“One out of every five patients will die within the first five years of diagnosis of heart failure,” Williams said. “There is evidence that heart failure admission increases the patient’s chances of mortality. If we’re reducing those readmissions, we also reduce morbidity and mortality, as the most recent studies of CardioMEMS have shown.”

Kreis recently turned 70, a milestone he attributes in no small part to the device, his individualized prescription regimen and his medical team at VHVI. His friends are amazed to see him now. “I’ve done so well I think it kind of shocked them.”

“The CardioMEMS program at Vanderbilt is very comprehensive and is aimed at delivering health care in the most efficient and effective manner,” Zalawadiya said. “We are also proud to have participated in all major clinical trials of this device; currently, we are enrolling patients in the national GUIDE-HF clinical trial.”

VHVI is a fast-growing center for CardioMEMS, implanting 20 people in the last 18 months, more than double the number implanted in the previous five years, when the device was approved by the FDA. Williams said that is the result of a multidisciplinary team that was formed to determine good candidates for the device.

“The thing that I’m most proud of for this project is how multidisciplinary and collaborative it has been. It’s gone across specialties and disciplines,” Williams said. “I think it has really elevated our nursing team.”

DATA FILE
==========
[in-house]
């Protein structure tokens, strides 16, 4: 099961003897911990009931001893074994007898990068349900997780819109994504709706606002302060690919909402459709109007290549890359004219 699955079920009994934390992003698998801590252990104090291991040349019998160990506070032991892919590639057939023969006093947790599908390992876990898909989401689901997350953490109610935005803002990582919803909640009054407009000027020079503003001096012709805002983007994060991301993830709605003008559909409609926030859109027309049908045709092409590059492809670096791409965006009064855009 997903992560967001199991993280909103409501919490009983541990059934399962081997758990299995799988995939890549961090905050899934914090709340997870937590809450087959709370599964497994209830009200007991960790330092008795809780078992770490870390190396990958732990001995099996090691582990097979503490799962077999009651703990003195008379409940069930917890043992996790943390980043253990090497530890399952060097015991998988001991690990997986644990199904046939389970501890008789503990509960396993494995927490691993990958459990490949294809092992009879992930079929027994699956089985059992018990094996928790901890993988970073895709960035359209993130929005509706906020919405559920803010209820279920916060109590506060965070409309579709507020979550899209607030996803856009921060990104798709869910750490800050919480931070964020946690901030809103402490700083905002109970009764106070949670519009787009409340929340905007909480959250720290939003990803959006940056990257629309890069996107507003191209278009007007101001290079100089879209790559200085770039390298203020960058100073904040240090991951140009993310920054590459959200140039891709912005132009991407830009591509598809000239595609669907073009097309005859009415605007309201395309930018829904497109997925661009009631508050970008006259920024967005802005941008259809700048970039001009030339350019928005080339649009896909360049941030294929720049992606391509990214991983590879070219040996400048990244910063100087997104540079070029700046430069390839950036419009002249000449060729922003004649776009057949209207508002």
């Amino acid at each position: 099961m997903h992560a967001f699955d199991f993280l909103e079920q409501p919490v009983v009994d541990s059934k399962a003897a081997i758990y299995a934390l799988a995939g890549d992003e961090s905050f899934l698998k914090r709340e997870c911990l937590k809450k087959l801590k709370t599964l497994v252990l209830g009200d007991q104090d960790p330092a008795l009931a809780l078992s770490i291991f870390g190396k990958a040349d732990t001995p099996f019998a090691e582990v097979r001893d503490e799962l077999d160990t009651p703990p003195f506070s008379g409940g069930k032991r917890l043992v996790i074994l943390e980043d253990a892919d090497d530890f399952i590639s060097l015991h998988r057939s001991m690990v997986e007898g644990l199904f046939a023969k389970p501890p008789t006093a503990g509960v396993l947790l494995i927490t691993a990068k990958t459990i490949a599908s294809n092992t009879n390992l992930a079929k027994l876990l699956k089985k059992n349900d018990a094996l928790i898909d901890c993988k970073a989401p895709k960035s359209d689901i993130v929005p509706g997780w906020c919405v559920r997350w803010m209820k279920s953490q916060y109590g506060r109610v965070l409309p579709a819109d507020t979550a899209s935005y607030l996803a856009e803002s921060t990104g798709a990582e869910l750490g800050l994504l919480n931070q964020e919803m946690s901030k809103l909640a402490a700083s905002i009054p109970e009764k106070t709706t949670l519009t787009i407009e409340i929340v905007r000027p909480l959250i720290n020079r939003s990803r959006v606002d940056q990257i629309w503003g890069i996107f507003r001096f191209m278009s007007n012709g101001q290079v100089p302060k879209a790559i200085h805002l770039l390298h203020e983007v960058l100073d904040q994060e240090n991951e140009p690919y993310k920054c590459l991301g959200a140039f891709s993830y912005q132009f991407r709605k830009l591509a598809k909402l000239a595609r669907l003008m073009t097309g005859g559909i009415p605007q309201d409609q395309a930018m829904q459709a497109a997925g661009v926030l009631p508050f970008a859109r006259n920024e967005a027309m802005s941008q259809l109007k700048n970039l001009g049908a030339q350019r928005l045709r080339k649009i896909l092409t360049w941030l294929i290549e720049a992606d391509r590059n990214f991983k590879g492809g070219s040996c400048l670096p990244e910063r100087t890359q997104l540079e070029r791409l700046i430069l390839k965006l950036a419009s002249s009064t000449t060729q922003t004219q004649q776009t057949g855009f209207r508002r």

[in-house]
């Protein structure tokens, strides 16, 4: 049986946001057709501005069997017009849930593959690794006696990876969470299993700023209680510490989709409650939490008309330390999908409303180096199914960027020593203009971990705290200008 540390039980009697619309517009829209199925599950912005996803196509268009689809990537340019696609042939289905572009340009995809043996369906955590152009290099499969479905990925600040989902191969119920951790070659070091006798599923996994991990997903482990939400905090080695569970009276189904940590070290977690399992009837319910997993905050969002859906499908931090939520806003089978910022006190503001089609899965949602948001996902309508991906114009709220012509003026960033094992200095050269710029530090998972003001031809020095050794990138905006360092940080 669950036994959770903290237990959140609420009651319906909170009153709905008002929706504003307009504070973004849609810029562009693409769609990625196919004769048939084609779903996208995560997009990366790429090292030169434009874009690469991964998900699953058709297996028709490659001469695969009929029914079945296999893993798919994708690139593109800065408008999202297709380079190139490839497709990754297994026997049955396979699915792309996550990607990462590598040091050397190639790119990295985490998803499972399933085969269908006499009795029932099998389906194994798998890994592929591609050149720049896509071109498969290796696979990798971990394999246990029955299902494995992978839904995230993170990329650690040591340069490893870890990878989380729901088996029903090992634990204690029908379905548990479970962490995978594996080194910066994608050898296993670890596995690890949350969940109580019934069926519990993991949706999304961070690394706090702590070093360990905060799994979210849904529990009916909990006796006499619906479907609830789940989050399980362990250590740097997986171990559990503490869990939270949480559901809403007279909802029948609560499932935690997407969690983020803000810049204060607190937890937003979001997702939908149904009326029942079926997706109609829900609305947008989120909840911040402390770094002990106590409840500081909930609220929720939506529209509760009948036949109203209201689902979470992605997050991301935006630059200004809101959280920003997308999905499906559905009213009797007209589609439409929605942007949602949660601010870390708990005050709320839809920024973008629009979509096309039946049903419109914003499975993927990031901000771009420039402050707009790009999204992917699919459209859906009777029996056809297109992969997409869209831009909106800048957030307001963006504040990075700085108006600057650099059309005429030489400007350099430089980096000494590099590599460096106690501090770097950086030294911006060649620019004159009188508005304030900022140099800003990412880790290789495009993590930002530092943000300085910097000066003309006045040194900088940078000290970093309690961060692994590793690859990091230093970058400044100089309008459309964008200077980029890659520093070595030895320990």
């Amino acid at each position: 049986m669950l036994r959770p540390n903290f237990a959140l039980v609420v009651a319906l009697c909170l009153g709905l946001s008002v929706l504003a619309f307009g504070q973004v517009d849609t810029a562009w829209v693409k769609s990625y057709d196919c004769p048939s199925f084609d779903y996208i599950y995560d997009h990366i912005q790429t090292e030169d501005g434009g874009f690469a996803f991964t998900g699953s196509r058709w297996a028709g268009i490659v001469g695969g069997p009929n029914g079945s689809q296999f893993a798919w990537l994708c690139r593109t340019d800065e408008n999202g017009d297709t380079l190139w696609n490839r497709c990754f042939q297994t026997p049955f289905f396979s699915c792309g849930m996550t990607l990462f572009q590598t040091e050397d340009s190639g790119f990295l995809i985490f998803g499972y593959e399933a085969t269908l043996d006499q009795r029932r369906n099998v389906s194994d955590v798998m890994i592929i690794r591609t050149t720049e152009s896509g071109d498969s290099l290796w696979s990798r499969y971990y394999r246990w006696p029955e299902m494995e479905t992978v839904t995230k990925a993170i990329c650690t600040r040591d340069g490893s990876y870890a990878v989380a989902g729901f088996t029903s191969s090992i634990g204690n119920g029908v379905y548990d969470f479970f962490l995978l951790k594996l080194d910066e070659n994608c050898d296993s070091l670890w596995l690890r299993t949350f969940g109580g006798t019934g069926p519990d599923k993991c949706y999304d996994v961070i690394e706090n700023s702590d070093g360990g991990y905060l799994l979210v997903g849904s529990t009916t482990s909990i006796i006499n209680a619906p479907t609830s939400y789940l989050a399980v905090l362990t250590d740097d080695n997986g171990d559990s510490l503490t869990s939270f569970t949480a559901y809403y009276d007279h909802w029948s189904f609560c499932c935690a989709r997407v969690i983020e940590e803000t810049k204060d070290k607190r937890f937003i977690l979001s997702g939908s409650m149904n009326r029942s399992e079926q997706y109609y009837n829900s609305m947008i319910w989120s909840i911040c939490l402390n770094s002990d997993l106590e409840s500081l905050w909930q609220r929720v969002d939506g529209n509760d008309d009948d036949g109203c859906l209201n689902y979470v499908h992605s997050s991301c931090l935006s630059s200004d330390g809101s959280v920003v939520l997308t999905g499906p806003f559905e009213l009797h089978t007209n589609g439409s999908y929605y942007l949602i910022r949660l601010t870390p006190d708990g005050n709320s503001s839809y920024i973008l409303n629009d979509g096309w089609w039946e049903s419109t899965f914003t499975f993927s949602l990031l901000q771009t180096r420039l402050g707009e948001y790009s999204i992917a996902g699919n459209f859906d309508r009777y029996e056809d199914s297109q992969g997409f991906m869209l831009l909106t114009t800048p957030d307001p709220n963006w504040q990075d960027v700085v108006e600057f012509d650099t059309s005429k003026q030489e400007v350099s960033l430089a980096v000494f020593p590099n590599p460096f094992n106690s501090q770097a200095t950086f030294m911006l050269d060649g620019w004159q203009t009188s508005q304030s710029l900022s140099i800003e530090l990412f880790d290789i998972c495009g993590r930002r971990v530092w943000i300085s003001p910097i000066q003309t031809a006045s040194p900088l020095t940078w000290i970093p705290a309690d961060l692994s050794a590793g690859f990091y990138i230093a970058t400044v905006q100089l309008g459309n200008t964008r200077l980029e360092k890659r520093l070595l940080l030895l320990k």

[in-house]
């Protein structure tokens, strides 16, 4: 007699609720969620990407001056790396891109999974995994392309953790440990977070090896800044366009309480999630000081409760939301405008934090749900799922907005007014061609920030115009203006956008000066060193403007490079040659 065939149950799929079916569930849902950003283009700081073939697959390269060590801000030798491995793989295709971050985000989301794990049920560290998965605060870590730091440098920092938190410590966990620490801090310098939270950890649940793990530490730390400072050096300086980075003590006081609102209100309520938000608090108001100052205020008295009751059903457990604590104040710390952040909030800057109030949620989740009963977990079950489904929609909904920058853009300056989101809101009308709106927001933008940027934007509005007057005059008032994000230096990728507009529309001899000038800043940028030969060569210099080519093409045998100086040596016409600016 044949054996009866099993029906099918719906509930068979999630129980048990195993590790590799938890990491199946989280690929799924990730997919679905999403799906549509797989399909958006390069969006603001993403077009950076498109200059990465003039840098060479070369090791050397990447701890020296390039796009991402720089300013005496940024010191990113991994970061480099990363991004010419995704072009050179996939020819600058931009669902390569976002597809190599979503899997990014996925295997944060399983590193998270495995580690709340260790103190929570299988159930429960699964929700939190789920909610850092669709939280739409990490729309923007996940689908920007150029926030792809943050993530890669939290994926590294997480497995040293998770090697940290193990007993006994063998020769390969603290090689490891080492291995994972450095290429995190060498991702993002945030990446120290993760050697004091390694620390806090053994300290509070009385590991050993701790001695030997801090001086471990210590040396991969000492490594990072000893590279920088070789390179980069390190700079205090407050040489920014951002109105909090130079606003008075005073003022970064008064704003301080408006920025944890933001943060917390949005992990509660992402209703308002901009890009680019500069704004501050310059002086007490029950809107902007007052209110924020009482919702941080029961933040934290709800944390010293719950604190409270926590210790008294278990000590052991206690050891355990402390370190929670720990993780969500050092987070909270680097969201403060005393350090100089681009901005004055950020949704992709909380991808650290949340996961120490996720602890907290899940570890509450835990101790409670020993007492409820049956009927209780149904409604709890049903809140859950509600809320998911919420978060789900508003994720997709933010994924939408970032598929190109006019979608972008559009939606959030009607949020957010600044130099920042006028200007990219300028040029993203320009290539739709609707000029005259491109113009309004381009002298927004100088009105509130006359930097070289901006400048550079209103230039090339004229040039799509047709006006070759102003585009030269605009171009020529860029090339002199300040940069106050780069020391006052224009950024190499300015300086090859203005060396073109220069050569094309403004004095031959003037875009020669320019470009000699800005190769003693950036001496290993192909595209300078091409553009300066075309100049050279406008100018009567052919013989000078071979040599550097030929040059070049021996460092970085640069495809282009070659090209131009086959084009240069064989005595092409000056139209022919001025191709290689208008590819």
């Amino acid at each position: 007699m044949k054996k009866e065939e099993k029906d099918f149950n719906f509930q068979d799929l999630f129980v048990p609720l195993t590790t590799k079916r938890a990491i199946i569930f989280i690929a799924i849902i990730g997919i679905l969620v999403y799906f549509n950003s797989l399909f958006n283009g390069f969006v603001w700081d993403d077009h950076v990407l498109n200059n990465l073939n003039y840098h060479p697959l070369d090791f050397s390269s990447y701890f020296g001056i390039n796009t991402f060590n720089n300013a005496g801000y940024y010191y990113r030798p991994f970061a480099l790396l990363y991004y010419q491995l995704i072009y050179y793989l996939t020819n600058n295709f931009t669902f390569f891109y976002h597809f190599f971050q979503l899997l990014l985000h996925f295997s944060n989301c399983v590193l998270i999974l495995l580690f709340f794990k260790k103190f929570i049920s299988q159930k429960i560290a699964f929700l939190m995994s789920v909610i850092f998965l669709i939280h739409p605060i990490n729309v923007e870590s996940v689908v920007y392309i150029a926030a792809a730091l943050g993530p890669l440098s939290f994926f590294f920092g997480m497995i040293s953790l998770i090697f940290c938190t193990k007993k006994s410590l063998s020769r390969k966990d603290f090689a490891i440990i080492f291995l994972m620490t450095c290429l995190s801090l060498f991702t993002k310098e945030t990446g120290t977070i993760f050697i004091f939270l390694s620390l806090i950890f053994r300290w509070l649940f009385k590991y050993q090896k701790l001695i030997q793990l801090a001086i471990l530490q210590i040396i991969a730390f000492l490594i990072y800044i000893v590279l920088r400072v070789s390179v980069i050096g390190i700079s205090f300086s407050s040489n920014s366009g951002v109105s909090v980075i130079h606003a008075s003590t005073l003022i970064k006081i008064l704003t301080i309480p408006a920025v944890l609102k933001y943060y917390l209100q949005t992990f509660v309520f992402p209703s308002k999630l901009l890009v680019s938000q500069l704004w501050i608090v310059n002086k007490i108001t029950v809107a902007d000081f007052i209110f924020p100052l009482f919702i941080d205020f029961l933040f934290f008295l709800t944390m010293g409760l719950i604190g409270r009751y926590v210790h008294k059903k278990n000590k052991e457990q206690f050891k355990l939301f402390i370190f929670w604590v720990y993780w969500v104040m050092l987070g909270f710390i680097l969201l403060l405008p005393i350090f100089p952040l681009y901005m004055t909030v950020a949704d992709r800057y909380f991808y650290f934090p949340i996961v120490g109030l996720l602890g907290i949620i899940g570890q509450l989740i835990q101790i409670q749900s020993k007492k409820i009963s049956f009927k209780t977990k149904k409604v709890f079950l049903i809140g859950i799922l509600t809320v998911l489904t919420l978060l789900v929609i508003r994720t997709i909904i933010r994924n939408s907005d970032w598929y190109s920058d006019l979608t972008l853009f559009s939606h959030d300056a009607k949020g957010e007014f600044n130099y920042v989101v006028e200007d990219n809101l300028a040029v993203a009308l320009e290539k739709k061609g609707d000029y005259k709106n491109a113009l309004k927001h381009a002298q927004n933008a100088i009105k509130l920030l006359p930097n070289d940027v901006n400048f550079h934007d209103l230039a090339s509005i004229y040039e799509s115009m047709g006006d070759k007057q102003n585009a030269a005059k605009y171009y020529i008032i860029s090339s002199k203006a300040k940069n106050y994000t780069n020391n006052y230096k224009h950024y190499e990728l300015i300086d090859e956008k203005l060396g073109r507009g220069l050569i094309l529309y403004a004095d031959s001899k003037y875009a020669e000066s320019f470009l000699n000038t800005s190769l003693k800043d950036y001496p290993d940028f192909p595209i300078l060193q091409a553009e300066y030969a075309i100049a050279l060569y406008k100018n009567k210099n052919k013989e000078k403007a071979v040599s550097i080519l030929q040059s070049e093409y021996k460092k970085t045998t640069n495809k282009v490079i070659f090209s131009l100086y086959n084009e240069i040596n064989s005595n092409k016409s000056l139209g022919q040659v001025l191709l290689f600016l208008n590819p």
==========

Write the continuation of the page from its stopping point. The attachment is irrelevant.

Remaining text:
Stevenson and Zalawadiya credit Williams’ leadership with making this program a success, together with their team, including Chelsey Roberts, RN; Nicole Dellise, DNP, FNP-BC, CHFN and Judy Francescon, RN, who have designed the pathway for patients who need the device. Other team members are Amy Howard, ACNP-BC, CHFN; Linda Howerton, MSN, ACNP-BC, CCRN, CHFN; Leslie Cornell, RN (CardioMEMS Research Nurse Specialist) and JoAnn Lindenfeld, MD, professor of Medicine and director of the section of Heart Failure and Transplantation.

“This technology provides us the opportunity to treat our patients proactively, before symptoms of fluid congestion occur,” Dellise said. “Not only are we able to lessen the heart failure symptom burden, but also offer our patients a sense of security knowing our team is monitoring their CardioMEMS device.”

The implantation of the device takes place during a right heart catheterization, a common procedure that most heart failure patients have already experienced. Implanting the device is quick and painless and is performed in about 30 minutes by Zalawadiya and Mark Glazer, MD, assistant professor of Medicine. Patients are asked to take just a day off work and go home the same day.

Kreis says the device gives him peace of mind that his heart is being monitored remotely. He can take his pillow on trips allowing him to check in from wherever he goes. His device has also allowed him to stay safely at home during the COVID-19 pandemic instead of his clinic visits to Vanderbilt, sparing him two 6-hour round trips and two overnight hotel stays in Nashville.

“It gives you a good feeling that somebody knows what’s going on day by day,” he said. “I have great praise for that staff. The results speak for themselves.”